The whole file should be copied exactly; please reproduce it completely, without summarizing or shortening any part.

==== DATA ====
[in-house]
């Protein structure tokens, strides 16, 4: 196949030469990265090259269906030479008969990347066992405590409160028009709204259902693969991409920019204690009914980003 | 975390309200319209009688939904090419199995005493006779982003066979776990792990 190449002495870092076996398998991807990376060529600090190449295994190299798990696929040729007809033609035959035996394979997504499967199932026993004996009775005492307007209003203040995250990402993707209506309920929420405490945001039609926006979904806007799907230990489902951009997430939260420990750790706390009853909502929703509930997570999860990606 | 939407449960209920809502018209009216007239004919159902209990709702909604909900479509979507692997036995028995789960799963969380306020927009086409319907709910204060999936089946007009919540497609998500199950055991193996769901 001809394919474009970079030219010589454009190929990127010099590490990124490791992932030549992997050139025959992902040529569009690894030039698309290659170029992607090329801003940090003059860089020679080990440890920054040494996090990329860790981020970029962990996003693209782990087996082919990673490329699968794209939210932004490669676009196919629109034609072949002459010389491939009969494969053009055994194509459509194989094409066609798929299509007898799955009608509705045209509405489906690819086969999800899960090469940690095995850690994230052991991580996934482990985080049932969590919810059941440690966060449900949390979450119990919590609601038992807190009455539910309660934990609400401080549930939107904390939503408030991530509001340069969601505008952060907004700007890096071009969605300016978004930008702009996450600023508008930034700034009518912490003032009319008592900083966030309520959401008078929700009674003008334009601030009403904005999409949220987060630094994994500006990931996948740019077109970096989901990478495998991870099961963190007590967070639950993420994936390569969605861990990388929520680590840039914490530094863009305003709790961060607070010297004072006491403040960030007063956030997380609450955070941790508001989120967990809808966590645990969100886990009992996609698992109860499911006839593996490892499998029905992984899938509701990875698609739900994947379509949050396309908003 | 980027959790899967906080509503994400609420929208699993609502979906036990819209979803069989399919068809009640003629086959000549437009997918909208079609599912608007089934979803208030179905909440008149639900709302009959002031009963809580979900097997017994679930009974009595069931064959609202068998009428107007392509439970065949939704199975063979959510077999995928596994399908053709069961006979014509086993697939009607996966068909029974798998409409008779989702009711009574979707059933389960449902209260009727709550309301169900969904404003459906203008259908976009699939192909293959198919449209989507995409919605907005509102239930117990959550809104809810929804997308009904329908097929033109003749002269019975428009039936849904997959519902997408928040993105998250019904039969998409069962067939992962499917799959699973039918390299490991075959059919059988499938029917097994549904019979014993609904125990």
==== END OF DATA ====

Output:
[in-house]
């Protein structure tokens, strides 16, 4: 196949030469990265090259269906030479008969990347066992405590409160028009709204259902693969991409920019204690009914980003 | 975390309200319209009688939904090419199995005493006779982003066979776990792990 190449002495870092076996398998991807990376060529600090190449295994190299798990696929040729007809033609035959035996394979997504499967199932026993004996009775005492307007209003203040995250990402993707209506309920929420405490945001039609926006979904806007799907230990489902951009997430939260420990750790706390009853909502929703509930997570999860990606 | 939407449960209920809502018209009216007239004919159902209990709702909604909900479509979507692997036995028995789960799963969380306020927009086409319907709910204060999936089946007009919540497609998500199950055991193996769901 001809394919474009970079030219010589454009190929990127010099590490990124490791992932030549992997050139025959992902040529569009690894030039698309290659170029992607090329801003940090003059860089020679080990440890920054040494996090990329860790981020970029962990996003693209782990087996082919990673490329699968794209939210932004490669676009196919629109034609072949002459010389491939009969494969053009055994194509459509194989094409066609798929299509007898799955009608509705045209509405489906690819086969999800899960090469940690095995850690994230052991991580996934482990985080049932969590919810059941440690966060449900949390979450119990919590609601038992807190009455539910309660934990609400401080549930939107904390939503408030991530509001340069969601505008952060907004700007890096071009969605300016978004930008702009996450600023508008930034700034009518912490003032009319008592900083966030309520959401008078929700009674003008334009601030009403904005999409949220987060630094994994500006990931996948740019077109970096989901990478495998991870099961963190007590967070639950993420994936390569969605861990990388929520680590840039914490530094863009305003709790961060607070010297004072006491403040960030007063956030997380609450955070941790508001989120967990809808966590645990969100886990009992996609698992109860499911006839593996490892499998029905992984899938509701990875698609739900994947379509949050396309908003 | 980027959790899967906080509503994400609420929208699993609502979906036990819209979803069989399919068809009640003629086959000549437009997918909208079609599912608007089934979803208030179905909440008149639900709302009959002031009963809580979900097997017994679930009974009595069931064959609202068998009428107007392509439970065949939704199975063979959510077999995928596994399908053709069961006979014509086993697939009607996966068909029974798998409409008779989702009711009574979707059933389960449902209260009727709550309301169900969904404003459906203008259908976009699939192909293959198919449209989507995409919605907005509102239930117990959550809104809810929804997308009904329908097929033109003749002269019975428009039936849904997959519902997408928040993105998250019904039969998409069962067939992962499917799959699973039918390299490991075959059919059988499938029917097994549904019979014993609904125990």